Basket of Figs, April, 2004
Thy silver is become dross, thy wine mixed with water: Isaiah 1:22
Have you checked a pound of coffee lately? It isn’t a pound, you know. Or did you know? I keep old coffee cans on the mess I call my workbench in the garage. Assorted screws, nails, fasteners, etc., are placed into the old cans so that I can pretend that I am orderly. I am reformed, and so I feel guilty about the disorder, so I keep trying. But I am enough Irish that disorder doesn’t really vex me. But back to the coffee cans.
I have a great many cans marked 13 oz., presumably because they once held 13 oz. of coffee. I have several that are 23 oz. and a few 26 oz. and 39 oz. If I remember correctly, you once could get a pound of coffee [16 oz.] or two pounds of coffee in a can [32 oz.], and maybe there were three pound cans [48 oz.]. When did the pound can become 13 ounces or the two pound can 26 oz or 23 oz.?
It happened gradually, of course. The coffee companies spent a great deal of money advertising that their beans were “mountain grown,” or “picked by hand” or some such thing. They never said, “Oh, by the way, our can that looks like a pound can is really only 15 oz., or 14 oz., or 13 oz. I don’t ever remember seeing that advertisement.
It happened in church, too. The new preacher appeared to be like the old. He had the same degree, was labeled the same. You really had to look at the fine print to know that he was much lighter than the old kind. Didn’t preach the old truth, and didn’t call men to faith. He didn’t really believe the Bible, but was very good in knowing why your Bible wasn’t any good. He seemed to know a great deal, but didn’t pray much or know much about what the Bible says about God. But he was a jolly good fellow.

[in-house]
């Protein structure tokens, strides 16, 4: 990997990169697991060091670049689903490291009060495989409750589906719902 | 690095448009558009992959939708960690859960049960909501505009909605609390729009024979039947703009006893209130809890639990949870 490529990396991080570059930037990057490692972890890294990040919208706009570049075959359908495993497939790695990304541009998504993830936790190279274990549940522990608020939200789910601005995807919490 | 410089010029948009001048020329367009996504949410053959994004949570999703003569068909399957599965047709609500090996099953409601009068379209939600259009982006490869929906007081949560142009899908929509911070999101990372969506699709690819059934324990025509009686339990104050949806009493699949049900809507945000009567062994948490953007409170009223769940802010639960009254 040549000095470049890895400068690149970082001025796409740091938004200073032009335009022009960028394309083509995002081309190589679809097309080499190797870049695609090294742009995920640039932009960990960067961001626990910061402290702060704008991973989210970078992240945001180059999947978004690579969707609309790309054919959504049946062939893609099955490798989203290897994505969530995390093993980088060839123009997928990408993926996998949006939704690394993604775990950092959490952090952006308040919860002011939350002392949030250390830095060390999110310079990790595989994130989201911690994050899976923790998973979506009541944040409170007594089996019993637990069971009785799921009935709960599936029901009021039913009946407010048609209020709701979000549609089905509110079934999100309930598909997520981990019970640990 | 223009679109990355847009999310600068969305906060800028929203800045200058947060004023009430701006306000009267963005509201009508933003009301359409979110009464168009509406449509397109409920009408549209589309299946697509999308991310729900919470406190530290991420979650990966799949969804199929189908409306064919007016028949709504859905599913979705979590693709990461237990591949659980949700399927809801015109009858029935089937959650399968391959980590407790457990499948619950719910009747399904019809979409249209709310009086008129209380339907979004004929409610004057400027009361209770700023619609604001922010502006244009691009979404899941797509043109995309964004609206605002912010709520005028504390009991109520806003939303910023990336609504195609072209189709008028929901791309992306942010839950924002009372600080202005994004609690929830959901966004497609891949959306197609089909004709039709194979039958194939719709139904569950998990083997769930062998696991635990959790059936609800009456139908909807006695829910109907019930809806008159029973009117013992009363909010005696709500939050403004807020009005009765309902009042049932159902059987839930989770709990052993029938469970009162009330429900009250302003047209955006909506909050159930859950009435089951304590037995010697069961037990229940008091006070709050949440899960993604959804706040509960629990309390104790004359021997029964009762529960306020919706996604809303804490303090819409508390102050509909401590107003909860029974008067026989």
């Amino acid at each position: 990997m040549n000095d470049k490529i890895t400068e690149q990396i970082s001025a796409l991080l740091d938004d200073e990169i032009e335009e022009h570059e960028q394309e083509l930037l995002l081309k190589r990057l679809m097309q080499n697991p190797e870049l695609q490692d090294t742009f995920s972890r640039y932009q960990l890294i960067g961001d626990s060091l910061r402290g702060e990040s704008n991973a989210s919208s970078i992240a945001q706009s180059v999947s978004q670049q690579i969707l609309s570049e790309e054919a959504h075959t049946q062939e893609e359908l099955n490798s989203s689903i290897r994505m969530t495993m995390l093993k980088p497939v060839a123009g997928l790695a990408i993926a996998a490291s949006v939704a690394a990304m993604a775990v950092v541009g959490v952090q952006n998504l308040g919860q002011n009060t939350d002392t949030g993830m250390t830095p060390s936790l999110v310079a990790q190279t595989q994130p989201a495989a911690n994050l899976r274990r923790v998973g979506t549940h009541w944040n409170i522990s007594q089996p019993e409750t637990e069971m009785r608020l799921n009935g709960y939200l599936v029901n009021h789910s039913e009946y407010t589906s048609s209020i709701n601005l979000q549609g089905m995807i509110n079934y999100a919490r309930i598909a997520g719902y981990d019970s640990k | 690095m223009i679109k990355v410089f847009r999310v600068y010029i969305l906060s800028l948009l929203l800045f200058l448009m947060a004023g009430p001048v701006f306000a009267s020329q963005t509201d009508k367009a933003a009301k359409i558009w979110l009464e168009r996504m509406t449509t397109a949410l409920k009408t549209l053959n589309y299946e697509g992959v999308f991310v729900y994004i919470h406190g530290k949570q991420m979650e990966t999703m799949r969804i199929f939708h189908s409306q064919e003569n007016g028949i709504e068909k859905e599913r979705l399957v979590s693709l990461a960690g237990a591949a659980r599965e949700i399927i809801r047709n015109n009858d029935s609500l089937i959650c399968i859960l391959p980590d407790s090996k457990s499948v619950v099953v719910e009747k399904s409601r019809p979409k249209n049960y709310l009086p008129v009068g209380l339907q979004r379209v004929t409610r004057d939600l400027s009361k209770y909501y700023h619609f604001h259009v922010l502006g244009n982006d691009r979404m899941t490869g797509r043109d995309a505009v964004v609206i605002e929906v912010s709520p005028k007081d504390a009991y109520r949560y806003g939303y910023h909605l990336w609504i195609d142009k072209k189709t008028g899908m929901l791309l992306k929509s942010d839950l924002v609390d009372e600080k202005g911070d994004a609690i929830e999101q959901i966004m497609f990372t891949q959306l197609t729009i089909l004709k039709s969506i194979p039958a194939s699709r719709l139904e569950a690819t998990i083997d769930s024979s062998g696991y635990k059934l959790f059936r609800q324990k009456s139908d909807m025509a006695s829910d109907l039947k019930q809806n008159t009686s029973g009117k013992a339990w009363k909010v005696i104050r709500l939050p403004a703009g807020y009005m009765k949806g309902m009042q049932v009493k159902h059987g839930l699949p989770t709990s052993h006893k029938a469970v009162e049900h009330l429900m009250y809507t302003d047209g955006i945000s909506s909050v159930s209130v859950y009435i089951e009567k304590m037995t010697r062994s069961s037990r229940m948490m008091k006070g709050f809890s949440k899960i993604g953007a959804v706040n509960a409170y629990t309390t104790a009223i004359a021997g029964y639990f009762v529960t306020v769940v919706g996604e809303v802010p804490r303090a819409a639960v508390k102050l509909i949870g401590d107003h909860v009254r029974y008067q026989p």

In Judah the silver was mixed with dross, rather like our sandwich coins today. The wine was mixed with water, so that it seemed that you were getting the same amount for the price you paid. It is crooked to make people think they are getting the same stuff when they are not. The law forbade Israel to have “divers” weights.
Since writing this article I checked the current coffee cans in our kitchen. Four cans all the same size. A Safeway French Roast, 11.5 oz. Safeway Special Roast, 13 oz. Folgers Special Roast 11.5 oz. Yuban 100% Colombian Decaf, 12 oz.
In the old days they were called coin clippers, for dishonest men would shave off a bit of the edge of a gold or silver coin. So, gold and silver coins were fluted on the edge. They still are, for we like to pretend that we haven’t debased our coinage. Rehoboam made brass shields to replace the gold ones that Solomon made that were taken away by the king of Egypt. Men do like a show to pretend all is well. Shame, shame!